An outline of the prosodic system of Laze (Shuitian): fieldwork data and cross-dialect perspectives

An outline of the prosodic system of Laze (Shuitian): fieldwork data and cross-dialect perspectives

Alexis Michaud, laboratoire Langues et Civilisations à Tradition Orale (LACITO) du CNRS

The Laze language (autonym: /la˧ze˧/) is reported to be close to Naxi/Na dialects by the Naxi scholars Guo Dalie and He Zhiwu, in their groundbreaking work “A History of the Naxi People” (Guo Dalie & He Zhiwu 1994 [2nd ed. 1999]). This language is also referred to in Chinese sources as “Shuitian” (see in particular 黄布凡 2009/in press). The present research about the prosodic system of Laze is based on two field trips to the township of Xiangjiao, Muli county, Sichuan (四川省木里县项脚乡).

The tonal system of Laze is here described as being structured in terms of H(igh), M(id) and L(ow) levels, like that of Western Naxi (as spoken in and around the plain of Lijiang, Yunnan, China) and Na (as spoken in and around the plain of Yongning, Yunnan, China; also known as “Eastern dialect of Naxi” or “Mosuo”). There exist four lexical tones for Laze monosyllabic predicates, and three tones for monosyllabic nouns. In theory, this could yield as many as nine different tone patterns for disyllabic nouns (as is the case in Western Naxi), but only six are observed. The present research aims to bring out the synchronic principles which perpetuate this restriction over lexical tonal patterns: the tonal changes that occur in the creation of disyllabic entities. Special attention is paid to the tonal changes observed in compounds and in object+verb constructions. This research, building on earlier work on Lijiang Naxi and Yongning Na (Michaud & He Xueguang 2007, Michaud 2008) as well as on recent advances in the analysis of Tibeto-Burman prosodic systems (e.g. Hyman & VanBik 2002, Evans 2008), constitutes one step towards understanding the great diversity of tonal systems observed in the languages closely related to Western Naxi.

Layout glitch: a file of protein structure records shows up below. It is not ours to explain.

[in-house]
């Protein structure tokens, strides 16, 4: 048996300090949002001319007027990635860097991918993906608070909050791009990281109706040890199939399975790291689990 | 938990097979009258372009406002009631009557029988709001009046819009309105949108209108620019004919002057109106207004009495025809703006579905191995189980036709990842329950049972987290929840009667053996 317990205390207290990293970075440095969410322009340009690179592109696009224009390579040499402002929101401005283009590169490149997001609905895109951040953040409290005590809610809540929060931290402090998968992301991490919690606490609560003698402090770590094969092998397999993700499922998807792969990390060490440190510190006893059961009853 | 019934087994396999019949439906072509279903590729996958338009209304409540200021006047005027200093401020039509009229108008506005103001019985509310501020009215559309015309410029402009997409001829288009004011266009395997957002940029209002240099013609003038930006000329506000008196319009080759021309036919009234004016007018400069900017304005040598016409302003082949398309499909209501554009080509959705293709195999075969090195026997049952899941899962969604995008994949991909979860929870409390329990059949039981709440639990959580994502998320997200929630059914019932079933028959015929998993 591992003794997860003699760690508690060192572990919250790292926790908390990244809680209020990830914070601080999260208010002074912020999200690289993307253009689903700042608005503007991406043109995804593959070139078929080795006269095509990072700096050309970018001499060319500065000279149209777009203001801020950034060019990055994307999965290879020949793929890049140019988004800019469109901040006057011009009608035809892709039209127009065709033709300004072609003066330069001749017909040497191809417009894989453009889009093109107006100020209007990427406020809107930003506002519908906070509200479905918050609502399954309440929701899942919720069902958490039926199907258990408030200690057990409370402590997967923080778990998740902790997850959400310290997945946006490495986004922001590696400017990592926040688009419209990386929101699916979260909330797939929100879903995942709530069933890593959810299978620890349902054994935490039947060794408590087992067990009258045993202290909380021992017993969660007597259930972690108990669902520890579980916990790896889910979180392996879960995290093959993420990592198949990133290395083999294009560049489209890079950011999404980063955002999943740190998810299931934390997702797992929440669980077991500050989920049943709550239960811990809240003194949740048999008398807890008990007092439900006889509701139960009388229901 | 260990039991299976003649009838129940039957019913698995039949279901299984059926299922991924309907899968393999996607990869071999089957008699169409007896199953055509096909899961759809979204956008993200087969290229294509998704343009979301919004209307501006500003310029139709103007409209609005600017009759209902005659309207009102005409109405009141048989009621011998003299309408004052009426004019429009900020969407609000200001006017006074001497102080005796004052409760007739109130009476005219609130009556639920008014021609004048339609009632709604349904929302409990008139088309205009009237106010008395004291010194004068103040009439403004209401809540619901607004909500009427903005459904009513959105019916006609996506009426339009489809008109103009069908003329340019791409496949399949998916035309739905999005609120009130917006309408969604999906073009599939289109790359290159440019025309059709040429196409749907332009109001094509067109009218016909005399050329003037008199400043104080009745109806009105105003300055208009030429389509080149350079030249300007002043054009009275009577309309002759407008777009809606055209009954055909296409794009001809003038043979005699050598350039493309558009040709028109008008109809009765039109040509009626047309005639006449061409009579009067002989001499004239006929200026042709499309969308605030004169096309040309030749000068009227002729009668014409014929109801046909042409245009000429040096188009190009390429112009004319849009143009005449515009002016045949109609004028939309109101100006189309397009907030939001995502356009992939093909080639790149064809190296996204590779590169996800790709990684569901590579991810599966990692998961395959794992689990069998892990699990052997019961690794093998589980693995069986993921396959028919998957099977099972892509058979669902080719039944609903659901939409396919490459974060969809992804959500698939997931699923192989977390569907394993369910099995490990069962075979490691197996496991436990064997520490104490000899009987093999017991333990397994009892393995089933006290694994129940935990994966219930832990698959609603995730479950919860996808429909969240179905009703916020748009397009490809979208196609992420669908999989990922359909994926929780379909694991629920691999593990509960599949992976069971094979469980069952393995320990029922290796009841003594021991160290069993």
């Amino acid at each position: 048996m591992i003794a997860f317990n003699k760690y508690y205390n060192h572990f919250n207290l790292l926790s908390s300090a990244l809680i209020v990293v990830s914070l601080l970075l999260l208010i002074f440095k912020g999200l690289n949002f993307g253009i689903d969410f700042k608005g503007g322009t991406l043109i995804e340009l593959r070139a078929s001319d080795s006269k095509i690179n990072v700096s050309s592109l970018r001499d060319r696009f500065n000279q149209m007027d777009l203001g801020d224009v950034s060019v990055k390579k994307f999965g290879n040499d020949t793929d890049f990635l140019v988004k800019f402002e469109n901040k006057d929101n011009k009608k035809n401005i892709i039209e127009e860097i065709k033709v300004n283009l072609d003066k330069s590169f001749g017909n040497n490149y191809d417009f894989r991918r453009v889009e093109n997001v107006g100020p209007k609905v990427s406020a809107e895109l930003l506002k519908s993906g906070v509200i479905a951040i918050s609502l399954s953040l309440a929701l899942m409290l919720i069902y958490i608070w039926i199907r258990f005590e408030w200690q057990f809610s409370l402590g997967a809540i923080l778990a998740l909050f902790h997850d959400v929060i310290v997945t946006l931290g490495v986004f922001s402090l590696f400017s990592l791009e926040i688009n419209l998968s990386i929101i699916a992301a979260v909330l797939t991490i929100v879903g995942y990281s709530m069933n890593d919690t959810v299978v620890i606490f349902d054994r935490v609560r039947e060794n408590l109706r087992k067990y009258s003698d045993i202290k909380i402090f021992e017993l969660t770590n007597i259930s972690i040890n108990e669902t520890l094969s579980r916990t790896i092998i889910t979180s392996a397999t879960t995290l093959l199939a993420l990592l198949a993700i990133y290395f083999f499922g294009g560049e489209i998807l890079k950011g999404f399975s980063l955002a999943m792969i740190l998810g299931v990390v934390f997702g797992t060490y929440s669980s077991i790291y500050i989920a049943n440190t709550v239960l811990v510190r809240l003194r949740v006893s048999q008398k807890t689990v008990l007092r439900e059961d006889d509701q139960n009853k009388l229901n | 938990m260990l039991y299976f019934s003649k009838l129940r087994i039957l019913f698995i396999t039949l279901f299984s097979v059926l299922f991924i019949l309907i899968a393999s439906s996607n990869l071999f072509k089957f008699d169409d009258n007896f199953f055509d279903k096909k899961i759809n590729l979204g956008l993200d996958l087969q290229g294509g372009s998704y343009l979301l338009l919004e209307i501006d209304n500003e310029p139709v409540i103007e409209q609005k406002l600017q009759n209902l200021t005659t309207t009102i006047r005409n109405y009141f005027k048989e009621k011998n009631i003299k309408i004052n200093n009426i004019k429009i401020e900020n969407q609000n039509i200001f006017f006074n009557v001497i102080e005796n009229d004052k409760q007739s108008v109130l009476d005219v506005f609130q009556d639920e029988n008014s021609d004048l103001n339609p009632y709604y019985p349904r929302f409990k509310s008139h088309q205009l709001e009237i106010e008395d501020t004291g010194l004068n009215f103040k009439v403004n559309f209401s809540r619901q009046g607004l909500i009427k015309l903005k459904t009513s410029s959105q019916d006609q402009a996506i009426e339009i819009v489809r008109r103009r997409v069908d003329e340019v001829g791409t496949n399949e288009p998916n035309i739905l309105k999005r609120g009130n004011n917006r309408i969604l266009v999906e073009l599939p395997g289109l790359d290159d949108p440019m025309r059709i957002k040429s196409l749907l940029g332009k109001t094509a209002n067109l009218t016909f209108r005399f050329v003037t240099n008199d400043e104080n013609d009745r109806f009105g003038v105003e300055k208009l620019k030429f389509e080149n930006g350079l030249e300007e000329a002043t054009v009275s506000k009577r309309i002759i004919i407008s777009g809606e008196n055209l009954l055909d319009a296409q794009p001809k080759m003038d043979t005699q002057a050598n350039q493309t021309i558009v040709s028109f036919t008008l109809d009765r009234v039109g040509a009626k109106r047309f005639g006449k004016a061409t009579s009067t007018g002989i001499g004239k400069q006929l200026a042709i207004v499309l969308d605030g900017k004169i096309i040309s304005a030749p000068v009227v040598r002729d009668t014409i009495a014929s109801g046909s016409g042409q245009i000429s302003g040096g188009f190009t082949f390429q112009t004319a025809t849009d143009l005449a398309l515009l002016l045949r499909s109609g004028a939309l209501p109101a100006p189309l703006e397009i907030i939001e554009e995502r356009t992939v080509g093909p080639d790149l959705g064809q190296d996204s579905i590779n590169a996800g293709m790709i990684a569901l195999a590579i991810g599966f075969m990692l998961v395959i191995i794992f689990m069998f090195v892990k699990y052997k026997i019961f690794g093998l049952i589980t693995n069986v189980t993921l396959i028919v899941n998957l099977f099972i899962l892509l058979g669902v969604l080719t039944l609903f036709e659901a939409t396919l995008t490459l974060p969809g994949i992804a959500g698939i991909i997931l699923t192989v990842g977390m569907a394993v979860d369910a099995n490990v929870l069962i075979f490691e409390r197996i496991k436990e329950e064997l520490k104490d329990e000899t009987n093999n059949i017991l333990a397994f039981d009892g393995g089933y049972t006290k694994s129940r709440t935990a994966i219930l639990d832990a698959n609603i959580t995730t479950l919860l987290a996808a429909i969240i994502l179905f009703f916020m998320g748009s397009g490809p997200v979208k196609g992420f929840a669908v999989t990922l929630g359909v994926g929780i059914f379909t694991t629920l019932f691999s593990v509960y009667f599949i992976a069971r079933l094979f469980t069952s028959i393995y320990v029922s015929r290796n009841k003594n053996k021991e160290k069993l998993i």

Evans, J. (2008). ‘African’ tone in the Sinosphere. Language and Linguistics 9. 463-490.

Guo Dalie & He Zhiwu (1994 [2nd ed. 1999]). Naxizu Shi (A History of the Naxi people). Chongqing: Sichuan Minzu Chubanshe.

Hyman, L. M. & K. VanBik (2002). Tone and stem2 formation in Hakha Lai. Linguistics of the Tibeto-Burman Area 25. 113-121.

Michaud, A. (2008). Phonemic and tonal analysis of Yongning Na. Cahiers de linguistique – Asie Orientale 37.

Michaud, A. & He Xueguang (2007). Reassociated tones and coalescent syllables in Naxi (Tibeto-Burman). Journal of the International Phonetic Association 37. 237-255.

黄布凡 (2009/in press). 木里水田话概况. 汉藏语学报 3.

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